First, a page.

Monster 17-point buck was a team effort

It took three hunters to bring down a 17-point buck in the Ely area on the last weekend of the firearms deer season.
The buck ended up taking top prize in the United Way of NE MN’s Big Buck Contest.
Dean DeBeltz said he was hunting with daughter Carena and nephew Ruger Carpenter, checking on a few spots before heading home for the day.
“We walked over to a spot and I told my nephew to watch the clearing. We were about to leave and he said, ‘There’s a deer down there!”
DeBeltz said the buck was about 230 yards away and he decided to take a shot.
“I didn’t think we could get any closer so I took a shot and I think I hit it.”
But the deer was downwind and looked like it didn’t know which way to go. Fortunately, it made the wrong decision.
“It walked across the trail and then it started coming our way so I told those two, get your guns up and when it comes into the clearing we’re all going to shoot.”
Sure enough, the buck came out much closer and within range of the trio of hunters.
“We all shot and there were three holes in the deer. The kids were pretty excited and the deer went down.
“It was a joint effort. I was fortunate enough to put may tag on it. We all cleaned it and dragged it to the truck. I was fortunate enough to be there with them.”
The deer had 17 points and field dressed out at 185 pounds.
DeBeltz said the three hunters decided to do a European mount of the skull and antlers.
“We’re going to hang it down at the cabin,” he said.
“It was one of those things were typically when you hunt an area you know what deer are around. We’ve never seen anything like that. It was the first time we saw it. Typically when we get a deer it’s a spike to an eight point. I guess this time the stars aligned.”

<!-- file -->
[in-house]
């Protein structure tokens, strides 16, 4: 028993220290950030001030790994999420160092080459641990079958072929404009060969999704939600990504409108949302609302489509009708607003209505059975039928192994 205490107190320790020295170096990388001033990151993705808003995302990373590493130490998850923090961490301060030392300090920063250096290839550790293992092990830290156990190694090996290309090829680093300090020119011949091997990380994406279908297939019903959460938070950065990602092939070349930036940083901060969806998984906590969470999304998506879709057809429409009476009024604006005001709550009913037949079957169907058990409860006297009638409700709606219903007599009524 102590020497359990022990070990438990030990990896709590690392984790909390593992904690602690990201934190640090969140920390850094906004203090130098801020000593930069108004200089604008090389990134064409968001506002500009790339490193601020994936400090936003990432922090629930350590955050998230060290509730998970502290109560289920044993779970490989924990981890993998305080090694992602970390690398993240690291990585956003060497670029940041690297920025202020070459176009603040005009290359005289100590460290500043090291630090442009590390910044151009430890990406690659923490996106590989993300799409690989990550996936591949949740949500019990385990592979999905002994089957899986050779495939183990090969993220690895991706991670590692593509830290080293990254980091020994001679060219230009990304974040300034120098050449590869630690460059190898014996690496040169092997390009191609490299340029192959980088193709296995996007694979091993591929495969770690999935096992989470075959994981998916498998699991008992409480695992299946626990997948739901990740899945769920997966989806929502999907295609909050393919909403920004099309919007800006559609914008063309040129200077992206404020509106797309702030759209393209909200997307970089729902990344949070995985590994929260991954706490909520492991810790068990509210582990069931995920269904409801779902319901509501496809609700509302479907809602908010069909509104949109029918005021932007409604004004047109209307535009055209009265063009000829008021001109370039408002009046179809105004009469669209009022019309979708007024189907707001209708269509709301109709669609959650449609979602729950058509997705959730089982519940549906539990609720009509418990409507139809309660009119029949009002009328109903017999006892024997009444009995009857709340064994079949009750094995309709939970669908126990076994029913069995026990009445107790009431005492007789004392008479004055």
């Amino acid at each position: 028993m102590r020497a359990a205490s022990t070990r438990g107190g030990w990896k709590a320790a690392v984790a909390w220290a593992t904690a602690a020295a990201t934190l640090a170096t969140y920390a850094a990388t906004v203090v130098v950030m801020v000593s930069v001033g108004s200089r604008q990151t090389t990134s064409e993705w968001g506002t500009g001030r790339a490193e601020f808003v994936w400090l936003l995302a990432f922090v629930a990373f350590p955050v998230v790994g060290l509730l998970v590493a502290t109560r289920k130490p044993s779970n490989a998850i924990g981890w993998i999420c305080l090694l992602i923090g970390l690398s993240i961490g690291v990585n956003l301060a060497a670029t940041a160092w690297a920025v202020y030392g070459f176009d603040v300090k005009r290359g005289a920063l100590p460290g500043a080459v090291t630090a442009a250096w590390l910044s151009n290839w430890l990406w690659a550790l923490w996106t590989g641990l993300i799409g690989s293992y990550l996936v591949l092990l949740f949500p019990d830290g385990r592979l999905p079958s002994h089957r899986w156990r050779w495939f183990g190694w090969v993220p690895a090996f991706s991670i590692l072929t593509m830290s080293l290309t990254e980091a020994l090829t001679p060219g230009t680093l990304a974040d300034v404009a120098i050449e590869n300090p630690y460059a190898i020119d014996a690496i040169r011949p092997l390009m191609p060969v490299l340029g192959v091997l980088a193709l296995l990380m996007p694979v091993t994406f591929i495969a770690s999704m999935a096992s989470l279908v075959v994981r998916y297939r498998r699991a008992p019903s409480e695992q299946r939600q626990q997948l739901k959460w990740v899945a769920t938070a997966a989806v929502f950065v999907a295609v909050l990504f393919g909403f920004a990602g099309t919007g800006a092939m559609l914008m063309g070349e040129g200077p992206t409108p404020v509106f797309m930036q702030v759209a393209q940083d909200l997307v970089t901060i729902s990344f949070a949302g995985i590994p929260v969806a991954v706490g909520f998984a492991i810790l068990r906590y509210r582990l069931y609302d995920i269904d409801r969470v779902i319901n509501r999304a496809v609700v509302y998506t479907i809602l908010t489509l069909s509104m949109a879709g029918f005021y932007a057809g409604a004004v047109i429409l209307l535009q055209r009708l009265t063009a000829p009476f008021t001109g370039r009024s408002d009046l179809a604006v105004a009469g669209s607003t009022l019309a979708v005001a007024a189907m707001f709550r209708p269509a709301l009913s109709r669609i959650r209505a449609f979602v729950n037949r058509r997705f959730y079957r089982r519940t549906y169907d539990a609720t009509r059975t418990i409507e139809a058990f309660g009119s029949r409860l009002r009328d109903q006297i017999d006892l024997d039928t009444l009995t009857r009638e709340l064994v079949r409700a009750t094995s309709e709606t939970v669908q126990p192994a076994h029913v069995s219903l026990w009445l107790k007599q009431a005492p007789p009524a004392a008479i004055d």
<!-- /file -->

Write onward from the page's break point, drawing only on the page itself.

Winning the United Way contest was the icing on the cake.
“The monies raised go to their Imagination Library program so it all goes to kids. That’s the neat thing and here we got this deer of a lifetime with two young kids. They might be spoiled for life.”
UWNEMN Big Buck
The United Way Big Buck contest is in its second year, according to Katy Lofquis, the UWNEM’s Communications & Engagement Coordinator.
The contest also had Adam Borchert of Ely as a winner.
“We started it last year as a way to connect with United Way supporters in a new way since we weren’t able to hold in-person events due to the pandemic – but regardless of the pandemic we thought it was a great idea because deer hunting is such a beloved pastime in our region!
“The contest was open to youth and adult hunters who live, work, or hunt in our service area (the Iron Range, Koochiching County, and Lake of the Woods County). Hunters had to register prior to the start of deer season, and youth participating in the youth hunting season were also eligible if they signed up prior to that season’s start.
We had nearly 100 hunters register for this year’s contest, and though it was a tough year for buck hunters in our region, we had 11 participants submit buck photos for judging. Identities were hidden for judging, and the bucks were judged by the number of points, inside spread, and general appearance of the bucks. Prizes were awarded for the biggest buck in three hunter categories: adult male, adult female, and youth. A prize was also awarded for the buck with the most unique rack. Adult male and adult female winners received $250 L&M gift cards, and youth and most unique rack winners received $100 L&M gift cards.
“All hunters who registered for our contest – whether they got a buck or not – were entered to win prizes in random drawings, including a Lifetime Minnesota Hunting license!
“All proceeds from this contest go directly to our local Imagination Library program.”
“The Big Buck Contest started as a creative way for our United Way to connect with people at a time we weren’t able to physically gather, but I hope it becomes a local staple regardless of circumstances. The contest combines a favorite MN pastime with fundraising to support one of our region’s favorite early literacy programs, Imagination Library,” said UWNEMN executive director Erin Shay.